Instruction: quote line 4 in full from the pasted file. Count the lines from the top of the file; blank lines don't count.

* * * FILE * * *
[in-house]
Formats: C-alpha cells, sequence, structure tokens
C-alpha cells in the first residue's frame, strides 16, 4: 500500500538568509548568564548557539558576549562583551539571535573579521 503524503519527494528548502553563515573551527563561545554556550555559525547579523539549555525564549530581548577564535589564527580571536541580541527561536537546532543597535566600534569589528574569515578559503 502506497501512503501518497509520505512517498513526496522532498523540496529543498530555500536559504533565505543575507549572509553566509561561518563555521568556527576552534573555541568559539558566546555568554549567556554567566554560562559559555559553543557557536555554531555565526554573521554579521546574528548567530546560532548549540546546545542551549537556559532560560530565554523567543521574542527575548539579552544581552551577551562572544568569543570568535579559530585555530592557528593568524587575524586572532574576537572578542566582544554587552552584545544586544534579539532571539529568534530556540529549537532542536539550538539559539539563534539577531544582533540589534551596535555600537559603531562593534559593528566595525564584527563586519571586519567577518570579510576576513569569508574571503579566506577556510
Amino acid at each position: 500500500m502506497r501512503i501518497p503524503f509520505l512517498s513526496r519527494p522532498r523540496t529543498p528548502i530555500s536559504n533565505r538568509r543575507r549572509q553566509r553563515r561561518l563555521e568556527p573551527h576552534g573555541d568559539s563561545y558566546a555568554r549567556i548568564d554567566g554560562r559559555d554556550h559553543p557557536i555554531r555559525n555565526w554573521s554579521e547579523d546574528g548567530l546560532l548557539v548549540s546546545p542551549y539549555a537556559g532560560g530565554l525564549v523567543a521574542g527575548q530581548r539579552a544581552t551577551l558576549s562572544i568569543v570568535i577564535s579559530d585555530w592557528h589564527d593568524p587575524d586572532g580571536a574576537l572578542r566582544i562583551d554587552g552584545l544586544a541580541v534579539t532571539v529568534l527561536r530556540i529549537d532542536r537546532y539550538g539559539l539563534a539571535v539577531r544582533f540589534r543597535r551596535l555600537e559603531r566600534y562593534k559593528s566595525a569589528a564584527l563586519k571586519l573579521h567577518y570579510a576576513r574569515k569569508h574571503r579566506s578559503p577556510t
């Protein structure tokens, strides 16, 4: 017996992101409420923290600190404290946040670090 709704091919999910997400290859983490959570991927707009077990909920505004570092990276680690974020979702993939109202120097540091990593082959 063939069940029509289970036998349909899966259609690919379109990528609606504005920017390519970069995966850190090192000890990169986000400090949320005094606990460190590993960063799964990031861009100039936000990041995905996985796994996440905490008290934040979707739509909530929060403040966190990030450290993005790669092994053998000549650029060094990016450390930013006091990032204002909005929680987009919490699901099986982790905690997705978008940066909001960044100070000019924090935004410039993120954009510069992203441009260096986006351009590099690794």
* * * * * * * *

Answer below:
Amino acid at each position: 500500500m502506497r501512503i501518497p503524503f509520505l512517498s513526496r519527494p522532498r523540496t529543498p528548502i530555500s536559504n533565505r538568509r543575507r549572509q553566509r553563515r561561518l563555521e568556527p573551527h576552534g573555541d568559539s563561545y558566546a555568554r549567556i548568564d554567566g554560562r559559555d554556550h559553543p557557536i555554531r555559525n555565526w554573521s554579521e547579523d546574528g548567530l546560532l548557539v548549540s546546545p542551549y539549555a537556559g532560560g530565554l525564549v523567543a521574542g527575548q530581548r539579552a544581552t551577551l558576549s562572544i568569543v570568535i577564535s579559530d585555530w592557528h589564527d593568524p587575524d586572532g580571536a574576537l572578542r566582544i562583551d554587552g552584545l544586544a541580541v534579539t532571539v529568534l527561536r530556540i529549537d532542536r537546532y539550538g539559539l539563534a539571535v539577531r544582533f540589534r543597535r551596535l555600537e559603531r566600534y562593534k559593528s566595525a569589528a564584527l563586519k571586519l573579521h567577518y570579510a576576513r574569515k569569508h574571503r579566506s578559503p577556510t